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Lord Marsh: My Lords, as one who owes his entire ministerial career, brief though it was, to Harold Wilson—I was appointed to his Government by him, promoted to his Cabinet by him and fired by him—I am grateful to have been invited to pay tribute from these Benches to a quite extraordinary political figure and to express our sympathy to Mary Wilson to whom he owed a very great deal indeed.

He was a very considerable political figure. He was also an extremely complex human being. He was regarded by many commentators as a little bit of a political fixer. That grossly underestimates his abilities. He was a prince among political fixers and indeed that was something that was necessary for our political system, almost above all else, at that particular time.

When he took office in 1964, he did so with a wafer-thin majority and with a party which was split from top to bottom. He was surrounded by powerful colleagues whose admiration and affection for him was, to say the least, somewhat muted. That he kept that mutinous crew together, and went on to win the 1966 election, was due almost entirely to his political skills with such a small majority. And I do not believe that anyone else could have done it at that time. But although he could be a very tough political operator, on a personal level, as others have said, he was a very warm and concerned being.

I remember an occasion when a lobby correspondent whose writings were somewhat critical of him, and who had therefore been placed very high on Harold's black list, was rushed to hospital with a serious illness. One of his first visitors that same night was the Prime Minister who cancelled appointments because he wanted to wish him well in person. Such acts of kindness were by no means unusual although obviously they were never widely known. Like all Prime Ministers, he presided over his fair share of disasters, but I have no doubt that historians will find them eclipsed by the positive contribution which he made to the political life of this country.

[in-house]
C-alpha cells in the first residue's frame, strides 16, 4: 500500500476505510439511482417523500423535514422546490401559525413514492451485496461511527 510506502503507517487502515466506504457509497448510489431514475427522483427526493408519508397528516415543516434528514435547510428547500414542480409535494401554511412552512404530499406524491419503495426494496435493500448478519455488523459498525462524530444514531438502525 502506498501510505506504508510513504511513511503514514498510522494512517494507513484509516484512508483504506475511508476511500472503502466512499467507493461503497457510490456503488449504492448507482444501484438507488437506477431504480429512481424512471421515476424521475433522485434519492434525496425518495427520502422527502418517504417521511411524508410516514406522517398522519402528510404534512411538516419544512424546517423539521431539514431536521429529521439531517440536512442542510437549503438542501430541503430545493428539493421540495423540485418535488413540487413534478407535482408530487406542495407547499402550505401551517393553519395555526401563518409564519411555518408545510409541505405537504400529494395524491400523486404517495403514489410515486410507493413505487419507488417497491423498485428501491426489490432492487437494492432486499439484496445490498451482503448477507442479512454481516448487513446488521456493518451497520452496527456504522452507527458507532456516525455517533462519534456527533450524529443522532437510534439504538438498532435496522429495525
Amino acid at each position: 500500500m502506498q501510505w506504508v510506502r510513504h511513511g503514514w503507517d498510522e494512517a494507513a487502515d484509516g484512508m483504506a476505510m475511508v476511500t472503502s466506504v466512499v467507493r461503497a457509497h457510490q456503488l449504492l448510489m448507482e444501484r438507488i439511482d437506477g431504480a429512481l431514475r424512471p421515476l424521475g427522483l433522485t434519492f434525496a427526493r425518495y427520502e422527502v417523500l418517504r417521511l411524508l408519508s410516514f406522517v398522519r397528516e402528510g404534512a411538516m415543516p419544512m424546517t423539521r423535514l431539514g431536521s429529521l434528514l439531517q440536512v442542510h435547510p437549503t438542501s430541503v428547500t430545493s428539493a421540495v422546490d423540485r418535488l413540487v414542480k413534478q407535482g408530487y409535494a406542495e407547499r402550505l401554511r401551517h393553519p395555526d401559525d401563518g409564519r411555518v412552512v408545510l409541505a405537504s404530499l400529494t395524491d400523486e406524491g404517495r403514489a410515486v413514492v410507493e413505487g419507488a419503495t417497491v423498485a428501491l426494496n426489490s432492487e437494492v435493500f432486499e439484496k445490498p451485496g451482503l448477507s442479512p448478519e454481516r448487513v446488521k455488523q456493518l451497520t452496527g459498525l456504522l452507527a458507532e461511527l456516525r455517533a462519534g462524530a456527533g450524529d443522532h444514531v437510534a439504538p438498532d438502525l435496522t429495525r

On a personal level, all those who knew him have an enormous store of Harold Wilson anecdotes which they treasure. I believe that over the years, as long as we live, we shall continue to pin people in corners and repeat those anecdotes to them, and as we do so, the one thing that we shall all have in common is a very affectionate smile.

The Lord Bishop of St. Edmundsbury and Ipswich: My Lords, I, too, rise to express my condolences with some sadness this afternoon on the death of Lord Wilson of Rievaulx. It is a sadness that relates not simply to his death but to the circumstances

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leading up to it over the preceding difficult months and years. I express my sympathy to his wife, Lady Wilson, and to their family over that period.

The noble Lord made a great mark on society. I cannot claim to be someone who knew him personally. However, as an observer it seems to me that there were particular characteristics about him which are worthy of comment. Perhaps the most notable is that he managed to combine closely two virtues: one was idealism; and the other was a pragmatic awareness of what was politically possible. The pragmatic awareness of the politically possible is a matter that other noble Lords in this House are better able to comment on than I am. But I can comment on the idealism.

The idealism lay in his particular roots which were those of strong, nonconformist, Yorkshire, Christian stock. That idealism marked his character. It was the idealism which surely led to his great concern for social justice which was expressed both in his time as Prime Minister and also in those earlier years when as a young man he worked with Beveridge on setting up the welfare state.